Orion reaffirms commitment to Russian market

A customer shops for Orion's Choco Pie at a supermarket in Russia in this file photo. Courtesy of Orion

By Park Jae-hyuk

Orion emphasized once again that its new factory in a Russian administrative division of Tver will start operations during the first half of this year as planned, despite the international community's growing calls on global enterprises to leave the country.

The confectionery giant, which runs two production facilities in Russia, expects the Tver factory to help its expansion into Central Asia and Europe.

Based on that belief, the company reiterated that it will remain in the lucrative Russian market, while indicating its intention to raise the prices of its top-selling Choco Pie and several other snacks in the world's largest country.

"In accordance with the country's skyrocketing inflation, we plan to increase our product prices there," Orion Holdings Executive Vice Chairman Huh In-cheol told shareholders during their general meeting, Thursday.

"Our subsidiaries in Korea, China and Russia will collaborate organically to come up with countermeasures against difficulties in the supply of ingredients."

Last year, Orion's Russian subsidiary posted a 31.5-percent year-on-year growth in sales. Its operating profit also rose 8.3 percent from a year earlier.

Analysts expect the food firm to continue seeing solid earnings in Russia this year.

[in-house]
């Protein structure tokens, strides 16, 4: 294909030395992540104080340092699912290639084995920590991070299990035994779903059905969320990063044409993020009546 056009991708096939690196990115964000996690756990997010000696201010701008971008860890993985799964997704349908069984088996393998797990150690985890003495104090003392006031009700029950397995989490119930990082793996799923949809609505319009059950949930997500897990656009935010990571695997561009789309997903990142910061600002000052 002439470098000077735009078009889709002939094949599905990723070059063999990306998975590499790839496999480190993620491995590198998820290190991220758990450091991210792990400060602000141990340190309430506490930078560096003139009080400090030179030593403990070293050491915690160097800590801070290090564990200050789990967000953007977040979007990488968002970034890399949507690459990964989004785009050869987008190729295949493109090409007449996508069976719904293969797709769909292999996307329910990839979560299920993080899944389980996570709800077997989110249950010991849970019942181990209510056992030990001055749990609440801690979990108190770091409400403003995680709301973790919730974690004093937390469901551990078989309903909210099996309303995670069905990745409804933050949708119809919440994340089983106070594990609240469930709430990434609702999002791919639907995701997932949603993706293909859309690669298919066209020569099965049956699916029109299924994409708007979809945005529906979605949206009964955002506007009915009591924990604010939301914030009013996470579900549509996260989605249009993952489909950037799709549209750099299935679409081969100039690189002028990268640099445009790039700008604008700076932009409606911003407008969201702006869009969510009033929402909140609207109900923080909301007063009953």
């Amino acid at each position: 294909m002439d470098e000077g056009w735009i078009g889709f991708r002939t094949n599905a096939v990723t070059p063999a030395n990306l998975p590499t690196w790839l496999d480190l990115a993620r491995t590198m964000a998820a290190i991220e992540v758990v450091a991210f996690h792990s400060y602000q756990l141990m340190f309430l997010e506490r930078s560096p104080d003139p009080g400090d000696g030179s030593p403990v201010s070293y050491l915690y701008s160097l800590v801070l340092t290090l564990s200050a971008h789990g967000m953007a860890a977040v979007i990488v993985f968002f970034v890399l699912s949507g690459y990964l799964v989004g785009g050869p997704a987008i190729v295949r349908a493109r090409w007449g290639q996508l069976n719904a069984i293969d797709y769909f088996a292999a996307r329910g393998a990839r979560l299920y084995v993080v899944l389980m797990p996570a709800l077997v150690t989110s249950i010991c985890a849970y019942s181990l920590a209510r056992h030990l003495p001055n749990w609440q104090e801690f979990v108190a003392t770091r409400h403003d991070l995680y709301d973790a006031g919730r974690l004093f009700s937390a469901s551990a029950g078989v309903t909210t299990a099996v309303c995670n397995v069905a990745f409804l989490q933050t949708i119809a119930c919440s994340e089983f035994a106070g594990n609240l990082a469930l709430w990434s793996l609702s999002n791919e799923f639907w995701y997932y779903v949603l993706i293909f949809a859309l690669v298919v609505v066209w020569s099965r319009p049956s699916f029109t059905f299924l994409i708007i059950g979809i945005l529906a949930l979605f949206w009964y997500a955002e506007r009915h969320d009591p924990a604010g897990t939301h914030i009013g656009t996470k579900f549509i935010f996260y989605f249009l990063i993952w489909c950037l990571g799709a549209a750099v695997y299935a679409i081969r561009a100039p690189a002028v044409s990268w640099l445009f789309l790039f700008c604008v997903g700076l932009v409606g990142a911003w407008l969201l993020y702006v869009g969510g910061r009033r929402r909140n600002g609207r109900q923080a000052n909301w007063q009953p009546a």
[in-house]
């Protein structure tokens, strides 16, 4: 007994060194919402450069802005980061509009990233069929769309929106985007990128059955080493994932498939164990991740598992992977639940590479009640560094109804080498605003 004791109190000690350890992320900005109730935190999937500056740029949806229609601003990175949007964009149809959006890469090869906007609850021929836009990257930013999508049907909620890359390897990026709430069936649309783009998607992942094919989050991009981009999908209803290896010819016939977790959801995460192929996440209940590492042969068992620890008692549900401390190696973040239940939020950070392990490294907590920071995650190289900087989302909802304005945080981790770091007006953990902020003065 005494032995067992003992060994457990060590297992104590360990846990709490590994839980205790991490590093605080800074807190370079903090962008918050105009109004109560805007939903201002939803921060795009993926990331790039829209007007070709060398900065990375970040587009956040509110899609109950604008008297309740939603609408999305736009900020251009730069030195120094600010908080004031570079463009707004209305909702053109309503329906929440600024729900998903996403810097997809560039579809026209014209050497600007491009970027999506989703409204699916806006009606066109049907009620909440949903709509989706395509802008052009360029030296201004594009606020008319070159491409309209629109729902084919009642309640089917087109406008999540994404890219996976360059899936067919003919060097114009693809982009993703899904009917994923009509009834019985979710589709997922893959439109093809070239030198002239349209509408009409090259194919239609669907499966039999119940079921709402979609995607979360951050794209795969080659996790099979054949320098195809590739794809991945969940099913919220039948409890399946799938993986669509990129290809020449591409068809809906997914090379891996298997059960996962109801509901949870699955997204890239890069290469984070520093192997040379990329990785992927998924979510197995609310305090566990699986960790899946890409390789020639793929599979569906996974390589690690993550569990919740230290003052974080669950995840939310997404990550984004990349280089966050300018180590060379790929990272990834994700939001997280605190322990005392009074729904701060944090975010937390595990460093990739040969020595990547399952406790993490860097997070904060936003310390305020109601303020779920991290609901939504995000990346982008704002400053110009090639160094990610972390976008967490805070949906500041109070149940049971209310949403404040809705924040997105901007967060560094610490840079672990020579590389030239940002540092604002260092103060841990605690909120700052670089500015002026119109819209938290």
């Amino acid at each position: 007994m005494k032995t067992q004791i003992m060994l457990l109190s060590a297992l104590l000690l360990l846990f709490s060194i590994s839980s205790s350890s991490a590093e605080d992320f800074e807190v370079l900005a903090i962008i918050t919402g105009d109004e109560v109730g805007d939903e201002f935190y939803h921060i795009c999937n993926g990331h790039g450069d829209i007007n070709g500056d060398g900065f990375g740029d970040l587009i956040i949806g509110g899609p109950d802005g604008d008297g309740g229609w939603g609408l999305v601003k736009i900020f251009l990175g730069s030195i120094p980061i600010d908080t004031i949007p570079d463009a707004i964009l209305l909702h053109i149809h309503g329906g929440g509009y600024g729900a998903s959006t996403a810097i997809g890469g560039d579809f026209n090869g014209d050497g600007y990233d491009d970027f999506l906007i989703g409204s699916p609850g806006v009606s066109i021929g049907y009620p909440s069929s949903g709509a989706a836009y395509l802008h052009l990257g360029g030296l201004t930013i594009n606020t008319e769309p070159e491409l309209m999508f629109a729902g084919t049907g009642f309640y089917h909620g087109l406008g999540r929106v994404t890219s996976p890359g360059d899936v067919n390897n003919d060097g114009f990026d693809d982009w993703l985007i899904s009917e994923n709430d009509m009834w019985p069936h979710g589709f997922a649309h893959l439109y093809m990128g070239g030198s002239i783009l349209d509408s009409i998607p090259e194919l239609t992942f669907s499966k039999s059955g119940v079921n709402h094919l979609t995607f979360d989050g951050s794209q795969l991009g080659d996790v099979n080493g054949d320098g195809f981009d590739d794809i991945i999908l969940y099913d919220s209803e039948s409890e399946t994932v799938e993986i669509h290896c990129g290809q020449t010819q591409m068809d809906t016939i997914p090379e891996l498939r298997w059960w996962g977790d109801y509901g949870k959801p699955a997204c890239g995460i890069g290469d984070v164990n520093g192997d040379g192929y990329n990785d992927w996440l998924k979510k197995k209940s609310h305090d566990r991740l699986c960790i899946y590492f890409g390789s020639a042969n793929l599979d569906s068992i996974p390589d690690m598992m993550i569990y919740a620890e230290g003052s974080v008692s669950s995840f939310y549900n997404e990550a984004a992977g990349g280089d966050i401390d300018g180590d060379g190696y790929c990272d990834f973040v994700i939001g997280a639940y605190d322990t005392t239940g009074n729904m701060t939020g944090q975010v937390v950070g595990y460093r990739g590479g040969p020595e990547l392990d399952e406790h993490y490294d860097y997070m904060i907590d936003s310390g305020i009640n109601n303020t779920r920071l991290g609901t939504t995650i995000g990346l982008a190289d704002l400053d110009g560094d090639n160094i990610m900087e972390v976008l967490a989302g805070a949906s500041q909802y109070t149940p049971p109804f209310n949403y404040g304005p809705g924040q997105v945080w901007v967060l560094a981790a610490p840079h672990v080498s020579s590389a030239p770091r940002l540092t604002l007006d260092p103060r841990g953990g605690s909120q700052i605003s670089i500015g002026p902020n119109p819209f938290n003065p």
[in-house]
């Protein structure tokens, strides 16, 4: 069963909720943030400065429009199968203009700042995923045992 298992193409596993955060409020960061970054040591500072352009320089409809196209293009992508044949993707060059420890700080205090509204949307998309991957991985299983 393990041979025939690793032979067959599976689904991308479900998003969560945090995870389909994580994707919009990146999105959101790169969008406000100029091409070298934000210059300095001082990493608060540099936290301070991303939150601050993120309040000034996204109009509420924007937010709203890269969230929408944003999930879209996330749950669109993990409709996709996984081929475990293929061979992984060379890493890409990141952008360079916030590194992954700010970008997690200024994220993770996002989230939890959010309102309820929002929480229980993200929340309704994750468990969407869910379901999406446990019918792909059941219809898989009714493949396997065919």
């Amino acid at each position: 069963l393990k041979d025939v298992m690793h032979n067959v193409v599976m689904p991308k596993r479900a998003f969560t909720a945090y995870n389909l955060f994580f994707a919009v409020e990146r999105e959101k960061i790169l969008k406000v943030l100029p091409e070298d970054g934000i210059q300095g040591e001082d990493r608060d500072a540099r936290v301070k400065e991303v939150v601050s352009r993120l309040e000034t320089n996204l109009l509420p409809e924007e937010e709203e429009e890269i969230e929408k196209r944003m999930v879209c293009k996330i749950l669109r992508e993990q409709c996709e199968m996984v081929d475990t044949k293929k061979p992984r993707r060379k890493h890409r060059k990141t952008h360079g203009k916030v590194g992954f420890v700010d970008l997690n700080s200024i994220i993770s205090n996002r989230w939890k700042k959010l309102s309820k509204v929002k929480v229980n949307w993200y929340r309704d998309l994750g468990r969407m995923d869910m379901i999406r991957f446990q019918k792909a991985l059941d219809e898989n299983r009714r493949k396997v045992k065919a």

"Although the circumstances surrounding its Russian subsidiary are instable, the company seems to have made efforts toward its stable operation there," NH Investment & Securities analyst Cho Mi-jin said in report, Friday.

Hi Investment & Securities analyst Lee Kyung-shin said that Orion can anticipate much higher earnings in Russia, once the geopolitical tensions ease.

"Despite the geopolitical tensions between Russia and Ukraine, the export from its Russian subsidiary to Ukraine accounted for only 2 percent of the subsidiary's exports, so there will be a limited impact on the company," the analyst said. "The company is also expected to minimize costs by diversifying sources to import ingredients."

However, a growing number of multinational firms doing business in Russia are facing a boycott from consumers worldwide, while some of them came under threat of cyberattacks from international hacker groups, such as Anonymous.

Starting Saturday, the Korean government will also ban the exports of 57 types of non-strategic items and technologies to Russia and Belarus, in order to join the international community's economic sanctions against them in the wake of Russia's invasion of Ukraine.

Park Jae-hyuk pjh@koreatimes.co.kr

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